“Excuse me, ma’am, don’t you think you’ve gambled enough?” – Mr. Smithers
“No.” – Marge Simpson
“Okay. We’re required by law to ask every seventy-five hours. Get her another free drink.” – Mr. Smithers
In Nevada, video poker and video slot machines are everywhere from grocery stores to gas stations, and people play for hours on end, draining their pockets and bank accounts the whole time. The same happens everywhere else casinos have sprouted, from suburban New York and downtown Detroit, to reservations and river barges from sea to shining sea. And if the chance lords who run the big gambling operations ever get enough political juice to legalize their scam on phones and in homes, you can be sure people will do it there too. In the meantime, by combining regular video games with the technical and psychological tricks of video poker and slots, News Corporation (a/k/a FOX) and Electronic Arts have found the next best thing: The Simpsons Tapped Out.
“Tapped In: How EA Combined The Simpsons and Video Gambling to Make $130 Million (and counting)” is a 10,000 word mini-book that attempts to explain how “freemium” games like The Simpsons: Tapped Out have more in common with video gambling than they do with traditional video games.
Table of Contents:
1 – Quarters, Dollars, and Credit Cards: The Games We Pay (<- Click here to start reading the mini-book.)
2 – Designing Addictively Rigged Games for Fun and Profit
3 – Chips vs. Brains and Machines vs. People: We Don’t Stand a Chance
4 – Domesticating the Beast: Video Gambling to Video Gaming
5 – Training the Beast: Fixing Mechanical Problems and Increasing Flow
6 – The Infinite Profit Margins of Colored Pixels
7 – Machine Gaming: Greed on a Tilted Playing Field
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A Brief Note on Citations: Roman numeral footnotes are references to specific sources that are listed at the end of each chapter. Asterisks (*) are asides to the main text and can be read in between paragraphs. I used asterisks instead of numbered footnotes because holy shit are asterisks easier to format for Kindle.
The entire book is available for free on the linked pages above. However, if you enjoy it or feel like supporting this site, you can purchase a DRM-free copy for your Kindle or Kindle enabled device for $2.99 at Amazon. Why $2.99? Because that’s the cheapest price Amazon allows if Lord Bezos is only to take a 30% cut instead of 65%.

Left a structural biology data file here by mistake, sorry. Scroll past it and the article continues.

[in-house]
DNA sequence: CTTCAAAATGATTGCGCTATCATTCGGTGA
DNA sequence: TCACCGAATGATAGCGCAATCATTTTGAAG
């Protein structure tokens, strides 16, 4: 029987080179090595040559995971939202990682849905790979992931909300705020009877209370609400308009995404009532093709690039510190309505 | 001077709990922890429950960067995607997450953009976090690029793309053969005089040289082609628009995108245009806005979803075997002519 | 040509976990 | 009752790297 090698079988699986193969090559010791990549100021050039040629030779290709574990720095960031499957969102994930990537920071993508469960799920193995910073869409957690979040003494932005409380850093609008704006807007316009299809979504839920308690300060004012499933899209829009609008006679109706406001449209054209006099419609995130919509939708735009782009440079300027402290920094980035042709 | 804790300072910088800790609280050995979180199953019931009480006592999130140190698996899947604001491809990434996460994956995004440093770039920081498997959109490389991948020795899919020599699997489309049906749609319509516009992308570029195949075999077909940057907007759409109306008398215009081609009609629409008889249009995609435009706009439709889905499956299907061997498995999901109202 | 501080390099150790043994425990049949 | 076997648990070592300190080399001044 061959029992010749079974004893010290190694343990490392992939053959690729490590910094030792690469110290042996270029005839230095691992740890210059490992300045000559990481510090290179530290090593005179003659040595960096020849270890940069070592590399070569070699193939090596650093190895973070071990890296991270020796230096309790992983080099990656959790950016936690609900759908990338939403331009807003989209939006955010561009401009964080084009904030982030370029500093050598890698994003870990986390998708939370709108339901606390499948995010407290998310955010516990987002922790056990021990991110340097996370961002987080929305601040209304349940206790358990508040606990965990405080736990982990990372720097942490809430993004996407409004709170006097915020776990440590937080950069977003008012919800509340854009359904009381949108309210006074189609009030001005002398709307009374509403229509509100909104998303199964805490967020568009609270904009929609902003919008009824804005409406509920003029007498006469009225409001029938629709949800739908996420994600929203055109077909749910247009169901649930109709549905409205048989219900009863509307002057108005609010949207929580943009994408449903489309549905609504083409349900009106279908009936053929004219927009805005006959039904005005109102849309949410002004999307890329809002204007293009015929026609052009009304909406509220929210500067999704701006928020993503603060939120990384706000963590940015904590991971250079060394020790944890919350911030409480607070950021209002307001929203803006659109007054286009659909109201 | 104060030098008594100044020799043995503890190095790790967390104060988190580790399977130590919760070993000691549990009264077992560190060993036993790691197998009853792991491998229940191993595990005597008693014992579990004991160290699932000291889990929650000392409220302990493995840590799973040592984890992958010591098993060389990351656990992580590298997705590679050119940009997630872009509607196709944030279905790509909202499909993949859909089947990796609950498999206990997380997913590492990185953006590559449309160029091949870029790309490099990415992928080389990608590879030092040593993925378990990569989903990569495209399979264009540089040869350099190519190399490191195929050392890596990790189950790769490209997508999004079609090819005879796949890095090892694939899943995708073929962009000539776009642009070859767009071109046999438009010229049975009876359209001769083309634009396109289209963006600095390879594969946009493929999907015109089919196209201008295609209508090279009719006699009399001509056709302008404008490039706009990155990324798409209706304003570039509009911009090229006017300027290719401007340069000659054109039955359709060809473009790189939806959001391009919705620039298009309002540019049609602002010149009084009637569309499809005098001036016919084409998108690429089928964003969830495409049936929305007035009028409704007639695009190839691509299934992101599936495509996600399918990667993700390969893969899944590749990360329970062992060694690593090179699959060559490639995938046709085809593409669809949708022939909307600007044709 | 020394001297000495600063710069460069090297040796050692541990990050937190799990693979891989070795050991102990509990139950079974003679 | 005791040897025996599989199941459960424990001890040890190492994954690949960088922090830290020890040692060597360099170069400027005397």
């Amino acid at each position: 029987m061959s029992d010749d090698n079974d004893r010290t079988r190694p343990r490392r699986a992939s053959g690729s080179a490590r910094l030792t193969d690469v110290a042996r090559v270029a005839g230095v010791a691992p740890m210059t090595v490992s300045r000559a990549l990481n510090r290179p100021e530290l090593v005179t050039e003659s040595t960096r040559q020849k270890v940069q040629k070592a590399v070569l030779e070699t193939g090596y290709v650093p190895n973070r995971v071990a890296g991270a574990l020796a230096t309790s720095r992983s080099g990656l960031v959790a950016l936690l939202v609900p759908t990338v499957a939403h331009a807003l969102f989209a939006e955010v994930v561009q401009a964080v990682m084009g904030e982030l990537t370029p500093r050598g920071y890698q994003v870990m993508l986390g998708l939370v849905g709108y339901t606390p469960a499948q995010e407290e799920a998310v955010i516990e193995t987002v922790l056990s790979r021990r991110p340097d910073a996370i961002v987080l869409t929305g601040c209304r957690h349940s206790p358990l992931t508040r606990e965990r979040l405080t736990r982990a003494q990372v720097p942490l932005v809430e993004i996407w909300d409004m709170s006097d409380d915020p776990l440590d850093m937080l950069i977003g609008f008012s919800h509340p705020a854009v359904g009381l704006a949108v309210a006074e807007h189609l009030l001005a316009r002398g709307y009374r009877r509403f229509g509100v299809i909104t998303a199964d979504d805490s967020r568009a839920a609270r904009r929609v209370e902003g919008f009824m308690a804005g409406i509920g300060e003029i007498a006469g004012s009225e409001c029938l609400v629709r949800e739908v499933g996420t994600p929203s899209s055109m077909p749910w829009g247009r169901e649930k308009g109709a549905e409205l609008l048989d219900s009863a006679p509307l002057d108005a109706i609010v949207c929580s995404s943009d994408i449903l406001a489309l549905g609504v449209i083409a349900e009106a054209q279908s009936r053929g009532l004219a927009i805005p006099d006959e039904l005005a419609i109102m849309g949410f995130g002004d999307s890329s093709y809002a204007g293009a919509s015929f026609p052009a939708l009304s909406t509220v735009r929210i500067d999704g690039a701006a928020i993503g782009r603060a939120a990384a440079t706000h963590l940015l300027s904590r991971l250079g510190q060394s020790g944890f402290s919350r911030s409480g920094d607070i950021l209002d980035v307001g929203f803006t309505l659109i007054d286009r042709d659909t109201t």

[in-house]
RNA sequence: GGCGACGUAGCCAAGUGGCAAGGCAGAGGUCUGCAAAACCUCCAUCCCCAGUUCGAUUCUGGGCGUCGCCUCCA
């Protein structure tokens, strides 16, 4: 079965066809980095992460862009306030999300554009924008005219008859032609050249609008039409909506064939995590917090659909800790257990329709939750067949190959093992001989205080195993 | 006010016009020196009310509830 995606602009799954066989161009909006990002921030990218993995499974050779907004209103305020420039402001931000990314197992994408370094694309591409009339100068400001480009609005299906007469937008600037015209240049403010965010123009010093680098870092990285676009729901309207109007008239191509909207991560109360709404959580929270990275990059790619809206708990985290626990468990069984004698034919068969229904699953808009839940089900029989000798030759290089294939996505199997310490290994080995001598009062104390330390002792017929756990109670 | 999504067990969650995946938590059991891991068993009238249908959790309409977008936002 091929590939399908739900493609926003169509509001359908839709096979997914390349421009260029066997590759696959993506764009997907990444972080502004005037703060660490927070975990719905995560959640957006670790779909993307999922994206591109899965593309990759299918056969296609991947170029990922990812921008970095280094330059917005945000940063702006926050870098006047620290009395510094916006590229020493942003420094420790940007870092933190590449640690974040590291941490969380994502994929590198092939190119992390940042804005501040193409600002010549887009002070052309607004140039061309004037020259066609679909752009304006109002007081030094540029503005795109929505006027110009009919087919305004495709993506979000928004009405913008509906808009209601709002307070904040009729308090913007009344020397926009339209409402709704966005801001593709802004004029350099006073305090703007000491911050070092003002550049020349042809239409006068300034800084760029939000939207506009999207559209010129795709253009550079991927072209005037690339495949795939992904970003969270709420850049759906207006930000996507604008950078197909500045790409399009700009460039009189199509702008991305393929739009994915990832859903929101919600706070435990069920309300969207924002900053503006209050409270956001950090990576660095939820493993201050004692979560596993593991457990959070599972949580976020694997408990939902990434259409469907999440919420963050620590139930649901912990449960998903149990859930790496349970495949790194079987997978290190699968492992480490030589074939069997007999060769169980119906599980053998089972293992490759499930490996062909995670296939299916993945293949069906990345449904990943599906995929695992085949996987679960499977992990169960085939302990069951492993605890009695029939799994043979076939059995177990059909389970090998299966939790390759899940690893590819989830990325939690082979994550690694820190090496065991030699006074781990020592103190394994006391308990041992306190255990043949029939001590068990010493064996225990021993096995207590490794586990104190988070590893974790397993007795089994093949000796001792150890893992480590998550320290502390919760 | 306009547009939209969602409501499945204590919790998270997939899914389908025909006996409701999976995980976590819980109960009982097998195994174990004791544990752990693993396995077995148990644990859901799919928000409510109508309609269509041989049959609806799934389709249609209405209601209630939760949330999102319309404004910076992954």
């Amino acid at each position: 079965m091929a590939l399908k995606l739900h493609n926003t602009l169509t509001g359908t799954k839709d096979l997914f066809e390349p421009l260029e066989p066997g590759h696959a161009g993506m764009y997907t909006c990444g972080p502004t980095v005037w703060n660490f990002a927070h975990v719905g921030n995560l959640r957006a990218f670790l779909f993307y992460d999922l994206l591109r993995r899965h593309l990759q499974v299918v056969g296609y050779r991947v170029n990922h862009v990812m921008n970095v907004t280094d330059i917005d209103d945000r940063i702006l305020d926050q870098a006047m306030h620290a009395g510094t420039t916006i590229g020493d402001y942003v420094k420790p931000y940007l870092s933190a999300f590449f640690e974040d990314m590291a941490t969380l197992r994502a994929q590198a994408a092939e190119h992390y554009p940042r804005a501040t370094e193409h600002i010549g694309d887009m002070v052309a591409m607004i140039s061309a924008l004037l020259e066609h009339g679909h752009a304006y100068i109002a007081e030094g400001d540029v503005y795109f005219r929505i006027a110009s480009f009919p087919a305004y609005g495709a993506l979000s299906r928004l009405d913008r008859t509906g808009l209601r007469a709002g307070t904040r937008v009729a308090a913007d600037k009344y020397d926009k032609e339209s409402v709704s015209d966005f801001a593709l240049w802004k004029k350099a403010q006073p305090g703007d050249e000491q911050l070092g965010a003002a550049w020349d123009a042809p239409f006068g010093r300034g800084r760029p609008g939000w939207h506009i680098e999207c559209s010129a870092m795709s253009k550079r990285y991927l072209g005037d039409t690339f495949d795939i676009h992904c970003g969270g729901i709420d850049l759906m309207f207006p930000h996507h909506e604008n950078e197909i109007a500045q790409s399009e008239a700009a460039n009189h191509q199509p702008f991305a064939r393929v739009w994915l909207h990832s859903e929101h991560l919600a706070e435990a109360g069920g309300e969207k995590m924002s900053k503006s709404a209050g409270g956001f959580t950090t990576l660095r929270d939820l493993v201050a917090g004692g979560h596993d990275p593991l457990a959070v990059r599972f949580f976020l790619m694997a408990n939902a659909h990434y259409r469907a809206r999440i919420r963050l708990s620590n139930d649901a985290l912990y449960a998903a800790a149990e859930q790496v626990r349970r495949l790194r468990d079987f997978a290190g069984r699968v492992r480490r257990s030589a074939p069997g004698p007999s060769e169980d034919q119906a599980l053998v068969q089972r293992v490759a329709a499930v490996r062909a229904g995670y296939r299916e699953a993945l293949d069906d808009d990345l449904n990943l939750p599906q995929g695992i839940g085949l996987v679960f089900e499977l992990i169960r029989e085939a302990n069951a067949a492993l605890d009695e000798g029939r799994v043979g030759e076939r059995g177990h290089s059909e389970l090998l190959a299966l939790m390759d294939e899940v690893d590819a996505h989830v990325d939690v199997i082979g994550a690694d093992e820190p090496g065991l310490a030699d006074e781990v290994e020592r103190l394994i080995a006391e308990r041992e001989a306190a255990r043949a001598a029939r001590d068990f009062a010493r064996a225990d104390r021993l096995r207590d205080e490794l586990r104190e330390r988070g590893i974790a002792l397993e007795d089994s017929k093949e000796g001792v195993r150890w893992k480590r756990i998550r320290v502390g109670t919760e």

One final note, I am not the least bit above making revisions should any of you fine Tapped Out fans out there discover that I’ve made any factual errors. My sources are all stated plainly, but that doesn’t mean that I haven’t made an unfounded assumption somewhere or screwed up some important point. If you (yes, you!) come across something where I’m just flat out wrong and you can point me to some credible evidence of my wrongness, please tell me. It’s the only way I’ll learn.
People Whose Time and Labor Are Non-Monetarily Appreciated
“Homer, you don’t do things like that to be rewarded. You do them because a fellow human being needs a helping hand.” – Marge Simpson
“Marge, you’re my wife and I love you very much, but you’re living in a world of make believe, with flowers and bells and leprechauns and magic frogs with funny little hats.” – Homer Simpson
As always, thanks go first and foremost to my blogging partners Dave and Mad Jon. For good and ill, nothing on this site would exist without you two.
For once again keeping my grammatical embarrassments to a minimum, I am deeply grateful to my Dad and my friend Liz. Thank you still for paying attention in English class.
For valuable if sometimes cranky feedback, thanks go to my friends Michael and John. Nothing could ever be completely acceptable to both of you, but the advice is invaluable. (And serious bonus points to John for making the cover image.)
Finally, thanks to everyone who has ever started, maintained or visited a Simpsons site. The Simpsons went off the air a long time ago, and it’s nice to know that so many people still care. Special thanks to all the fine folks at www.tstogame.com for running a great Tapped Out site that provides some of the best analysis and criticism of Tapped Out anywhere on-line.